I can think of two such examples, both having to do with the people who populate the staffs of political campaigns, and the staffs of the people who eventually take office.  Because campaign staffers are generally rewarded with office jobs by the winning candidates, of course, we are essentially talking about the same people: politically ambitious folk who are willing to throw themselves into the mindset of the loyal functionary.

Not long ago, I was looking to rent a house near Washington, DC, and as I talked with the owner of the house, I learned that she had spent her entire adult life (probably 25 years post-college) working for Democrats in the Maryland legislature.  Interestingly, as she warmed up to the discussion, she began to talk about national policy issues.  Well, that is not true.  She began to use words that other people use to discuss policy, without having any clear idea of what she was talking about.  For example, she insisted that Democrats were better than Republicans because Democrats really delivered balanced budgets, whereas Republicans only talked about it.

When I tried to engage her on the question of why anyone should be committed to year-by-year balanced budgets, she looked at me as if I was asking her why puppies are cute.  The blank stare was, in its way, chilling.  This was a person who was deeply committed to electing people with whom I generally agree, but she had no more knowledge about the actual policy questions of the day than a third-grader.  I have had similar conversations with Republican staffers, with similar results.  I realize that there are surely people in Republican and Democratic offices who are true believers on policy matters, and those people are non-equivalent precisely because the policies to which they are committed are non-equivalent (as I discussed above).  However, it is common to see partisans on both sides who simply mouth the words that they have picked up along the way, without undestanding or caring what they mean.  It is careerism of a sort, but it is worse than that, because these people put their hearts and souls into electing people, and then helping them govern, without having a clue about how policies affect people's lives.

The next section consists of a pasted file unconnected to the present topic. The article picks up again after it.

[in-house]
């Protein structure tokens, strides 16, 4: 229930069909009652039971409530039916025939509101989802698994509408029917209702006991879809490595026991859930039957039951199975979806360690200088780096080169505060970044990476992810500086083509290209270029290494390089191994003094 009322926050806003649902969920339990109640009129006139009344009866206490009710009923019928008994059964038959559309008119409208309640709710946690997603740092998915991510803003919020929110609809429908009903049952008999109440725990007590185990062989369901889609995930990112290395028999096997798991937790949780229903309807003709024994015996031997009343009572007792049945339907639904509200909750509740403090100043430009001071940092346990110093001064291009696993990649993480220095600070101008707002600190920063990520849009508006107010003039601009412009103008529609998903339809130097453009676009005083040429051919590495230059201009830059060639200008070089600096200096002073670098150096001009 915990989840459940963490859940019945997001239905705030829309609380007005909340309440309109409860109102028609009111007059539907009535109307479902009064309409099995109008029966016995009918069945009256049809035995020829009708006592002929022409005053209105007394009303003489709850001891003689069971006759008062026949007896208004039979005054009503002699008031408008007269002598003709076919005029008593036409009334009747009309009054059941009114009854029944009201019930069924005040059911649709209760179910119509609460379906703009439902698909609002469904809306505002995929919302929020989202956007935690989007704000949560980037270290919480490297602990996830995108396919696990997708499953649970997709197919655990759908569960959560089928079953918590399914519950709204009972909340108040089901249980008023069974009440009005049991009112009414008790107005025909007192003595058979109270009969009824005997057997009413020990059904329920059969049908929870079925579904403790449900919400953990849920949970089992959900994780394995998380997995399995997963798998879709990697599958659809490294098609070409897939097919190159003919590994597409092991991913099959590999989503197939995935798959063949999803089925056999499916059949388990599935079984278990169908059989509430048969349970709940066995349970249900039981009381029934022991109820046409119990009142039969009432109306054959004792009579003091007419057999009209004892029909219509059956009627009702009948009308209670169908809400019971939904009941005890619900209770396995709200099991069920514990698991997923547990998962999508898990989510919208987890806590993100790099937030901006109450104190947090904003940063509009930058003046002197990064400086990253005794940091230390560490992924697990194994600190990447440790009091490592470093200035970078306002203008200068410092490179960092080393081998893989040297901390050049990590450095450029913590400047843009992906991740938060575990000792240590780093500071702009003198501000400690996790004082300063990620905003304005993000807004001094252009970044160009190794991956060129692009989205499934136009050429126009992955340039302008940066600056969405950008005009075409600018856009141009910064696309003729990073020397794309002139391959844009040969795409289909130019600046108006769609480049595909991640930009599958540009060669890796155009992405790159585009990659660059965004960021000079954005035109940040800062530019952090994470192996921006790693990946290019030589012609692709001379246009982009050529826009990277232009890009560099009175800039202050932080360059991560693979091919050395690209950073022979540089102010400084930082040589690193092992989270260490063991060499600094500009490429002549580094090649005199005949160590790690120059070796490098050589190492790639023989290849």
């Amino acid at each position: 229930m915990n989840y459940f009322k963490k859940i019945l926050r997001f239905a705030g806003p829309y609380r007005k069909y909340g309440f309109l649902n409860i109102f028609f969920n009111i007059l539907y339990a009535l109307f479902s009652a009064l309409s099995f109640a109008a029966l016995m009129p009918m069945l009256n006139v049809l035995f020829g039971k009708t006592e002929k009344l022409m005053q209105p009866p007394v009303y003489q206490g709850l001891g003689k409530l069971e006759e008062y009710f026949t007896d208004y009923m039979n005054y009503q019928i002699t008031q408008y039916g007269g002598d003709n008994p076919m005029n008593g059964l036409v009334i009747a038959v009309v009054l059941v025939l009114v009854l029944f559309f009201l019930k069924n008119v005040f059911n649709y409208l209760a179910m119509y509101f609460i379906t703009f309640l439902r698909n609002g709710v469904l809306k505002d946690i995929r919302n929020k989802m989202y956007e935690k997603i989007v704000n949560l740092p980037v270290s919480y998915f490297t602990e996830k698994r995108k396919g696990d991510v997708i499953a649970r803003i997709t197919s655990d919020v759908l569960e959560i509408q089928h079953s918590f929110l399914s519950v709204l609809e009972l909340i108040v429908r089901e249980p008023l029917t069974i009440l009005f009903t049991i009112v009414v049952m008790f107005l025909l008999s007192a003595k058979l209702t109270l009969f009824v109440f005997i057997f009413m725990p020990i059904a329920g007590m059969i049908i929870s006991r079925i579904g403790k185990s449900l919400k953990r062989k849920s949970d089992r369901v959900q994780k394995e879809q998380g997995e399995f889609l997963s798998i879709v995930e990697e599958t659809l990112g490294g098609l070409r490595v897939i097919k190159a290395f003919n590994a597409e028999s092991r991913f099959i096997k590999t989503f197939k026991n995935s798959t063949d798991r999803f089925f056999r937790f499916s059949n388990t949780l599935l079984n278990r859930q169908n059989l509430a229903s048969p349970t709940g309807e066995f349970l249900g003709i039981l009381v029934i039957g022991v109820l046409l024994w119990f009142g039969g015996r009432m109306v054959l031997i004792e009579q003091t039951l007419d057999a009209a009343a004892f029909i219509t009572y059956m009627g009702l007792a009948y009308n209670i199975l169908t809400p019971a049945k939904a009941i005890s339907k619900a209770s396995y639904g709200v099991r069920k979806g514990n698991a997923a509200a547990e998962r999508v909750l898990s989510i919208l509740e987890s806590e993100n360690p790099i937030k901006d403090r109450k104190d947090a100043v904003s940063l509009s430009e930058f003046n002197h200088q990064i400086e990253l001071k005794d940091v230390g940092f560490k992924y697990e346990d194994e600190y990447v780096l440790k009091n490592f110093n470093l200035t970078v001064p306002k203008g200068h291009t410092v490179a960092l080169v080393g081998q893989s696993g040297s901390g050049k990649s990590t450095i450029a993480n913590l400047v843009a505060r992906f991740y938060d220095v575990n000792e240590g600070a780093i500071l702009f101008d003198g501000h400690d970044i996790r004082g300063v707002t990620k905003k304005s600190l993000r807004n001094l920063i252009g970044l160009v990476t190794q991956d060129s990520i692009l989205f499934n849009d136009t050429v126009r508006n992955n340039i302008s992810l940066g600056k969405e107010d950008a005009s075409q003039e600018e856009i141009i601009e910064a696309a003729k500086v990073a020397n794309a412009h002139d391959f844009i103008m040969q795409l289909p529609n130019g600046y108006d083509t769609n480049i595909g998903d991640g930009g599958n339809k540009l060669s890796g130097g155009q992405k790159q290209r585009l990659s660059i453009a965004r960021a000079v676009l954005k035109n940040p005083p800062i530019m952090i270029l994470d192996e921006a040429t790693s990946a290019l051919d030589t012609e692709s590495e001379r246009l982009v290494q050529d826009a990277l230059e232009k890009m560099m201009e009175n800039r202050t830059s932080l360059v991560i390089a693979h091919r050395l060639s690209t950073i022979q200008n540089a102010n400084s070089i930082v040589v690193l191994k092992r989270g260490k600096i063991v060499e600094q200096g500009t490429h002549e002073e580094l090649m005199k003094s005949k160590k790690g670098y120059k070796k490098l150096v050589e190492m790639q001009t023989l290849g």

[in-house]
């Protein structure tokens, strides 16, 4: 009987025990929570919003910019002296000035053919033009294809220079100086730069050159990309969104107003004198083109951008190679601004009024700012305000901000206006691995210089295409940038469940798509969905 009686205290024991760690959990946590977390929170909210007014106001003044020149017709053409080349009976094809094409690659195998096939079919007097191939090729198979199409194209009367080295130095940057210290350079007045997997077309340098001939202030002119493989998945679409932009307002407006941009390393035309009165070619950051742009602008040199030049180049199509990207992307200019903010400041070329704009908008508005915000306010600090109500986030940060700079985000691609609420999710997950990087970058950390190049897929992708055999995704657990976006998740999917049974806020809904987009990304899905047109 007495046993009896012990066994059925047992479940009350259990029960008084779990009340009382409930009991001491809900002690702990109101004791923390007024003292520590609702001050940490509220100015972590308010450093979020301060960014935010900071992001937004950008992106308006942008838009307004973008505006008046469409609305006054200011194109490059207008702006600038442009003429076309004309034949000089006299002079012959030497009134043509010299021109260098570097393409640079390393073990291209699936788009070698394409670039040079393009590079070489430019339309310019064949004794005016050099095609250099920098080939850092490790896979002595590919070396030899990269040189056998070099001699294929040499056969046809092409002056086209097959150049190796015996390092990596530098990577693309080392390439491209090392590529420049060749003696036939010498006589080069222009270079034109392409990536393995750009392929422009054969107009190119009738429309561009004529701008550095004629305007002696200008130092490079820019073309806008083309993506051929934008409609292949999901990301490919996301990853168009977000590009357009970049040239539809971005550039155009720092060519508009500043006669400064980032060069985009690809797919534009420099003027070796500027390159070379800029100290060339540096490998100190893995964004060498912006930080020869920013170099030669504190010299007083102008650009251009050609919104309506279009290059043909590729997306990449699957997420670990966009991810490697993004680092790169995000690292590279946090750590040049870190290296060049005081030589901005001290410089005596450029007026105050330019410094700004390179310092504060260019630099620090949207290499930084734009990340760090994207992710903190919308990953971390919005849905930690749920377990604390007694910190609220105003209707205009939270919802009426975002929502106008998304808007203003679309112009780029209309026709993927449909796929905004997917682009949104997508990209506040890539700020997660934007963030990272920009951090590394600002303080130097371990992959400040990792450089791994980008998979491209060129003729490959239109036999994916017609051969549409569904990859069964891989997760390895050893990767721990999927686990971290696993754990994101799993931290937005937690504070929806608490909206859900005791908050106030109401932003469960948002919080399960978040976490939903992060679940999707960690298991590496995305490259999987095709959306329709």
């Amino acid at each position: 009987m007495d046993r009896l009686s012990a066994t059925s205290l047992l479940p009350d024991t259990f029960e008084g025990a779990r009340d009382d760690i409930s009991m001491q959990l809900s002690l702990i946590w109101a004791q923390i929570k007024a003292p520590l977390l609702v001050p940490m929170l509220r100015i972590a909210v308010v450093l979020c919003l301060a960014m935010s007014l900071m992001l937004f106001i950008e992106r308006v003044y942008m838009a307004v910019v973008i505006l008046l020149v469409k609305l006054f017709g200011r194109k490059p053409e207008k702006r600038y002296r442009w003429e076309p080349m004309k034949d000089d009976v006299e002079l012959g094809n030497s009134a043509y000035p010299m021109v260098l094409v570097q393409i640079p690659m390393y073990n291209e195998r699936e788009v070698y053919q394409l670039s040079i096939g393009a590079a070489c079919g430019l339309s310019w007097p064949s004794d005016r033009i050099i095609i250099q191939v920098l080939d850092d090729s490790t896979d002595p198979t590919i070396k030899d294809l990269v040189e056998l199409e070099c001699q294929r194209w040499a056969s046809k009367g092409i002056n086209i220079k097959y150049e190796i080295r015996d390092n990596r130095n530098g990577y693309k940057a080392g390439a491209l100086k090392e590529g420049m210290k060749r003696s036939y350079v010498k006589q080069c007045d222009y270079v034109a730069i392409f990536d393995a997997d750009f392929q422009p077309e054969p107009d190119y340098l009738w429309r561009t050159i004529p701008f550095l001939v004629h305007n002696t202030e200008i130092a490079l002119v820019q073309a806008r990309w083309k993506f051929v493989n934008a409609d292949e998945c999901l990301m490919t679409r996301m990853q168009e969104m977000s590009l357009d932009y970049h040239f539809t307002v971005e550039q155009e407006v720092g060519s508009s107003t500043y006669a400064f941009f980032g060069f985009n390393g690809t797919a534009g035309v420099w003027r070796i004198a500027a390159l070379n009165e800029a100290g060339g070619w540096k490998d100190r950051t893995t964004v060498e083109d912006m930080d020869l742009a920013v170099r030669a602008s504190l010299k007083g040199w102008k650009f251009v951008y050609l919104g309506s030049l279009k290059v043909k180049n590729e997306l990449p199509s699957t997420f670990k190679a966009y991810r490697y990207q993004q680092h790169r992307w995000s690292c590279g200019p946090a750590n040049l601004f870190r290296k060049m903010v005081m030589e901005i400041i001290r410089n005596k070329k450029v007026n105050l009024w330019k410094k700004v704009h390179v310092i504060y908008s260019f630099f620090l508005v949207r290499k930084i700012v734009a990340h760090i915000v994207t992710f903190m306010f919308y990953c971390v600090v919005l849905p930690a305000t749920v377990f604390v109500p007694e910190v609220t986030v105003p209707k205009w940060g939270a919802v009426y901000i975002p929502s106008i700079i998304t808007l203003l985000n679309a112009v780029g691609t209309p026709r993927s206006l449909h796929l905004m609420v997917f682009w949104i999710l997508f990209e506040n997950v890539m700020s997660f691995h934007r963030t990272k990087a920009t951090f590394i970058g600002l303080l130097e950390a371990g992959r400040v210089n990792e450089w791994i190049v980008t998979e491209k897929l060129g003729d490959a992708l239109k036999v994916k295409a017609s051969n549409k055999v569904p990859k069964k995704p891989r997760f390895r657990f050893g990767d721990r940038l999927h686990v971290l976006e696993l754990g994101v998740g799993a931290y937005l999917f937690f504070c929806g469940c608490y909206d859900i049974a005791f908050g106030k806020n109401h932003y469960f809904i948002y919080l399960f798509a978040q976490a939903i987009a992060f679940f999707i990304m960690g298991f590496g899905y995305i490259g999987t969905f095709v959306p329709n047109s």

The other, related, example, comes from the public relations arms of campaigns.  For some reason, I have started to receive emails from a functionary at the National Republican Campaign Committee, who has been tasked with sending out attack emails in a race in Northern Virginia.  Here is a typical "argument" from such emails: "Why is John Foust running for Congress?  Well because Nancy Pelosi told him to run."  Zing!  Wow, we can bet that Foust is smarting from that one.  Because that was surely too subtle, another email announced: "John Foust is the definition of a tax and spend liberal. If sent to Congress, Foust would become even closer BFFs with Nancy Pelosi and support her radical liberal agenda."  BFFs with Nancy Pelosi.  Shocking.  The fact is, however, that the same kind of nonsense comes out on the Democratic side.  That is how campaigning at this level works.

I am obviously not saying that there is an equivalence between this type of silly partisanship and the partisan differences on policy for which there is no equivalence.  I am simply acknowledging that, yes, there are times when Democrats and Republicans do the same kind of things, and they both are embarrassing.